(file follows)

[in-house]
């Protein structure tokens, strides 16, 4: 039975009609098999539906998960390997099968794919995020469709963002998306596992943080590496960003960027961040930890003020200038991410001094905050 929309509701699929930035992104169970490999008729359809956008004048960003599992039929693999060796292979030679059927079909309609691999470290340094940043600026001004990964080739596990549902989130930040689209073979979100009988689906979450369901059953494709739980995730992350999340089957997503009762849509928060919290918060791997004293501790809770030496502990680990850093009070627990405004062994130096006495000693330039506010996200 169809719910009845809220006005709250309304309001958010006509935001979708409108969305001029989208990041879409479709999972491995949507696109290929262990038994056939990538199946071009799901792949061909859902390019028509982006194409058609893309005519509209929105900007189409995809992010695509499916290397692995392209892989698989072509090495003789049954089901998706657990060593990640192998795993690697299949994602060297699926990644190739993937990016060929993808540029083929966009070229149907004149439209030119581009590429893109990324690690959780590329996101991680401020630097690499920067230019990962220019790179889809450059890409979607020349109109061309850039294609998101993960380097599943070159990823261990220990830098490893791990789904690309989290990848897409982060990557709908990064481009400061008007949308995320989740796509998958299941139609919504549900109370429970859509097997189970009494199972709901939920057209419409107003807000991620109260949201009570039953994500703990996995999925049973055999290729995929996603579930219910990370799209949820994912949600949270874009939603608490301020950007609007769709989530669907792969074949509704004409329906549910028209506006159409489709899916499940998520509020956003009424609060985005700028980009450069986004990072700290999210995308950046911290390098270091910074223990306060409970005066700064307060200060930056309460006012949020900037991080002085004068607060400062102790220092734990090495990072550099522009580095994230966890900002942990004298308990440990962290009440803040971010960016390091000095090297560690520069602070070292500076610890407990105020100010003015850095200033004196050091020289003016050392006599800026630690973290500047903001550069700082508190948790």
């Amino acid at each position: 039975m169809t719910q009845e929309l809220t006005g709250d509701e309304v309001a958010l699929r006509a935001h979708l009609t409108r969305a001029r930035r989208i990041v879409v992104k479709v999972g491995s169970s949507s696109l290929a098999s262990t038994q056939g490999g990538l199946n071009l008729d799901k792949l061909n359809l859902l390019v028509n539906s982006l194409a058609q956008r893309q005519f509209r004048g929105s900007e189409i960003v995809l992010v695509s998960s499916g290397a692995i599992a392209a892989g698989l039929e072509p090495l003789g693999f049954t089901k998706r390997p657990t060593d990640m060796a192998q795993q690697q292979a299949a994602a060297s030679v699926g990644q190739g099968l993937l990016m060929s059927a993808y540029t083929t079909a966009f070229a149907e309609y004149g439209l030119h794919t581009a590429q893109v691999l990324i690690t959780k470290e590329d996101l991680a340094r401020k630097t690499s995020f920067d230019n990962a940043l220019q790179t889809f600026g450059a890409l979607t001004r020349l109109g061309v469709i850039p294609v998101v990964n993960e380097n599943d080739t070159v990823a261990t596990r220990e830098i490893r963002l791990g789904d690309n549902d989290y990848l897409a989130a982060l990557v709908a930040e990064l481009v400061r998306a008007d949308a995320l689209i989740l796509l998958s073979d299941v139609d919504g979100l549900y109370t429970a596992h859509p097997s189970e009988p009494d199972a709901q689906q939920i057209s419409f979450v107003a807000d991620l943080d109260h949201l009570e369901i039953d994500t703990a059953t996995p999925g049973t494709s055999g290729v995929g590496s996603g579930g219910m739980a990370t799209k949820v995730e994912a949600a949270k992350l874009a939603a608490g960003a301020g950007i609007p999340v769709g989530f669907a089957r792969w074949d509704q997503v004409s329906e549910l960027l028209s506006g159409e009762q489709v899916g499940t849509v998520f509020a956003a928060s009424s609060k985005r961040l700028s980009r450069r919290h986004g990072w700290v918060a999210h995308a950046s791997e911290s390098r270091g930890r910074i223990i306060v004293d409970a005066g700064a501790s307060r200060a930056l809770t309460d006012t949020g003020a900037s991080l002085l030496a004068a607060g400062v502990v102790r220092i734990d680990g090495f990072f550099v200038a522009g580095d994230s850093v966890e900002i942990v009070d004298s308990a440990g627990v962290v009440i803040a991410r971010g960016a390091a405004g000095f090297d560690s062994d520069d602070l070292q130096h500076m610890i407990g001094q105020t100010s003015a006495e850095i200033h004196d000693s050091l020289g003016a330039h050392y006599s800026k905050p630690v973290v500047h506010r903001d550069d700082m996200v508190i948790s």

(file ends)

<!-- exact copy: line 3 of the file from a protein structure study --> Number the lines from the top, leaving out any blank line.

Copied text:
């Amino acid at each position: 039975m169809t719910q009845e929309l809220t006005g709250d509701e309304v309001a958010l699929r006509a935001h979708l009609t409108r969305a001029r930035r989208i990041v879409v992104k479709v999972g491995s169970s949507s696109l290929a098999s262990t038994q056939g490999g990538l199946n071009l008729d799901k792949l061909n359809l859902l390019v028509n539906s982006l194409a058609q956008r893309q005519f509209r004048g929105s900007e189409i960003v995809l992010v695509s998960s499916g290397a692995i599992a392209a892989g698989l039929e072509p090495l003789g693999f049954t089901k998706r390997p657990t060593d990640m060796a192998q795993q690697q292979a299949a994602a060297s030679v699926g990644q190739g099968l993937l990016m060929s059927a993808y540029t083929t079909a966009f070229a149907e309609y004149g439209l030119h794919t581009a590429q893109v691999l990324i690690t959780k470290e590329d996101l991680a340094r401020k630097t690499s995020f920067d230019n990962a940043l220019q790179t889809f600026g450059a890409l979607t001004r020349l109109g061309v469709i850039p294609v998101v990964n993960e380097n599943d080739t070159v990823a261990t596990r220990e830098i490893r963002l791990g789904d690309n549902d989290y990848l897409a989130a982060l990557v709908a930040e990064l481009v400061r998306a008007d949308a995320l689209i989740l796509l998958s073979d299941v139609d919504g979100l549900y109370t429970a596992h859509p097997s189970e009988p009494d199972a709901q689906q939920i057209s419409f979450v107003a807000d991620l943080d109260h949201l009570e369901i039953d994500t703990a059953t996995p999925g049973t494709s055999g290729v995929g590496s996603g579930g219910m739980a990370t799209k949820v995730e994912a949600a949270k992350l874009a939603a608490g960003a301020g950007i609007p999340v769709g989530f669907a089957r792969w074949d509704q997503v004409s329906e549910l960027l028209s506006g159409e009762q489709v899916g499940t849509v998520f509020a956003a928060s009424s609060k985005r961040l700028s980009r450069r919290h986004g990072w700290v918060a999210h995308a950046s791997e911290s390098r270091g930890r910074i223990i306060v004293d409970a005066g700064a501790s307060r200060a930056l809770t309460d006012t949020g003020a900037s991080l002085l030496a004068a607060g400062v502990v102790r220092i734990d680990g090495f990072f550099v200038a522009g580095d994230s850093v966890e900002i942990v009070d004298s308990a440990g627990v962290v009440i803040a991410r971010g960016a390091a405004g000095f090297d560690s062994d520069d602070l070292q130096h500076m610890i407990g001094q105020t100010s003015a006495e850095i200033h004196d000693s050091l020289g003016a330039h050392y006599s800026k905050p630690v973290v500047h506010r903001d550069d700082m996200v508190i948790s």